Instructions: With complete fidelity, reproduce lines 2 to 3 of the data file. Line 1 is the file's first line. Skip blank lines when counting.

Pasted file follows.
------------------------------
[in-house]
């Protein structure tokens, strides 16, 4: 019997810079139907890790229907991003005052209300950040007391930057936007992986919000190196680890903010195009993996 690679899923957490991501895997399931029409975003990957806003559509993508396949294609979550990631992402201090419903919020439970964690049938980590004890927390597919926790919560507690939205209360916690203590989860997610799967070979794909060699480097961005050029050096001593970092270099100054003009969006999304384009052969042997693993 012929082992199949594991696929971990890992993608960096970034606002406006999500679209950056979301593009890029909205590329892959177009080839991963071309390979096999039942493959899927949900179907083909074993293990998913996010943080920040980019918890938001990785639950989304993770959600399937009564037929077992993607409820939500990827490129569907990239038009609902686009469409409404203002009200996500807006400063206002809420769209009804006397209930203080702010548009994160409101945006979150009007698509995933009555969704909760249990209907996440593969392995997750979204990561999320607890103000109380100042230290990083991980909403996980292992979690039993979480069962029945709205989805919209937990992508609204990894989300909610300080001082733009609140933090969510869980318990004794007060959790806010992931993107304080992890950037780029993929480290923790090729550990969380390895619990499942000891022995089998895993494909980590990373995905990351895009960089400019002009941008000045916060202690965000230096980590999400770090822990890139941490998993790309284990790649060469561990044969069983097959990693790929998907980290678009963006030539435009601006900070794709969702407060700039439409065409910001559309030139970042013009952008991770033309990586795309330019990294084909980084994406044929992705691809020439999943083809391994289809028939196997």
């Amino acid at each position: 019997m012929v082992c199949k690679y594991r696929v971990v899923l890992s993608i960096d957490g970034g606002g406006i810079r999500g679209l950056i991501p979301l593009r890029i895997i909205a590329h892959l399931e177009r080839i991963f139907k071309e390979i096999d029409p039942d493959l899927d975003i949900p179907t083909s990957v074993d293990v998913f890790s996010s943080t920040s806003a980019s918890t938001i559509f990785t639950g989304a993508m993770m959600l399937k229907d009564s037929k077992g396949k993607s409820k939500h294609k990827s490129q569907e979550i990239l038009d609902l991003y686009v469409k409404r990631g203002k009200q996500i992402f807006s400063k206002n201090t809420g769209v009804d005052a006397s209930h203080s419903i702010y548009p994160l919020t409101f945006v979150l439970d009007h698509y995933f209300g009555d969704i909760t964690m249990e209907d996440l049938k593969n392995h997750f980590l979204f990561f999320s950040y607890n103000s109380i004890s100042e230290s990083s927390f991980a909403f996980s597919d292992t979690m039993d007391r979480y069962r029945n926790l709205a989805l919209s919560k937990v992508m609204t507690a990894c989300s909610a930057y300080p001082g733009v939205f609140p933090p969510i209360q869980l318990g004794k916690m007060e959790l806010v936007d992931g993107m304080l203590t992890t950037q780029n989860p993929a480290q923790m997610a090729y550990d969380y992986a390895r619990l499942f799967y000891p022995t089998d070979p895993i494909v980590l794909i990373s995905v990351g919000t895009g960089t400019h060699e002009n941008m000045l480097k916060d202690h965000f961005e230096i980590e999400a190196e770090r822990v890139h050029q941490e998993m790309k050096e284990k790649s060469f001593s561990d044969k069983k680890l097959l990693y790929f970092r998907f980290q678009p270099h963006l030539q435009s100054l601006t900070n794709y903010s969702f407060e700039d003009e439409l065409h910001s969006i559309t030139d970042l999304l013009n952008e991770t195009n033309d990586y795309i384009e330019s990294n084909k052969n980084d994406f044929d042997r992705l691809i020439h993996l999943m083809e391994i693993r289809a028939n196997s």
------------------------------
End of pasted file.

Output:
């Protein structure tokens, strides 16, 4: 019997810079139907890790229907991003005052209300950040007391930057936007992986919000190196680890903010195009993996 690679899923957490991501895997399931029409975003990957806003559509993508396949294609979550990631992402201090419903919020439970964690049938980590004890927390597919926790919560507690939205209360916690203590989860997610799967070979794909060699480097961005050029050096001593970092270099100054003009969006999304384009052969042997693993 012929082992199949594991696929971990890992993608960096970034606002406006999500679209950056979301593009890029909205590329892959177009080839991963071309390979096999039942493959899927949900179907083909074993293990998913996010943080920040980019918890938001990785639950989304993770959600399937009564037929077992993607409820939500990827490129569907990239038009609902686009469409409404203002009200996500807006400063206002809420769209009804006397209930203080702010548009994160409101945006979150009007698509995933009555969704909760249990209907996440593969392995997750979204990561999320607890103000109380100042230290990083991980909403996980292992979690039993979480069962029945709205989805919209937990992508609204990894989300909610300080001082733009609140933090969510869980318990004794007060959790806010992931993107304080992890950037780029993929480290923790090729550990969380390895619990499942000891022995089998895993494909980590990373995905990351895009960089400019002009941008000045916060202690965000230096980590999400770090822990890139941490998993790309284990790649060469561990044969069983097959990693790929998907980290678009963006030539435009601006900070794709969702407060700039439409065409910001559309030139970042013009952008991770033309990586795309330019990294084909980084994406044929992705691809020439999943083809391994289809028939196997």
């Amino acid at each position: 019997m012929v082992c199949k690679y594991r696929v971990v899923l890992s993608i960096d957490g970034g606002g406006i810079r999500g679209l950056i991501p979301l593009r890029i895997i909205a590329h892959l399931e177009r080839i991963f139907k071309e390979i096999d029409p039942d493959l899927d975003i949900p179907t083909s990957v074993d293990v998913f890790s996010s943080t920040s806003a980019s918890t938001i559509f990785t639950g989304a993508m993770m959600l399937k229907d009564s037929k077992g396949k993607s409820k939500h294609k990827s490129q569907e979550i990239l038009d609902l991003y686009v469409k409404r990631g203002k009200q996500i992402f807006s400063k206002n201090t809420g769209v009804d005052a006397s209930h203080s419903i702010y548009p994160l919020t409101f945006v979150l439970d009007h698509y995933f209300g009555d969704i909760t964690m249990e209907d996440l049938k593969n392995h997750f980590l979204f990561f999320s950040y607890n103000s109380i004890s100042e230290s990083s927390f991980a909403f996980s597919d292992t979690m039993d007391r979480y069962r029945n926790l709205a989805l919209s919560k937990v992508m609204t507690a990894c989300s909610a930057y300080p001082g733009v939205f609140p933090p969510i209360q869980l318990g004794k916690m007060e959790l806010v936007d992931g993107m304080l203590t992890t950037q780029n989860p993929a480290q923790m997610a090729y550990d969380y992986a390895r619990l499942f799967y000891p022995t089998d070979p895993i494909v980590l794909i990373s995905v990351g919000t895009g960089t400019h060699e002009n941008m000045l480097k916060d202690h965000f961005e230096i980590e999400a190196e770090r822990v890139h050029q941490e998993m790309k050096e284990k790649s060469f001593s561990d044969k069983k680890l097959l990693y790929f970092r998907f980290q678009p270099h963006l030539q435009s100054l601006t900070n794709y903010s969702f407060e700039d003009e439409l065409h910001s969006i559309t030139d970042l999304l013009n952008e991770t195009n033309d990586y795309i384009e330019s990294n084909k052969n980084d994406f044929d042997r992705l691809i020439h993996l999943m083809e391994i693993r289809a028939n196997s």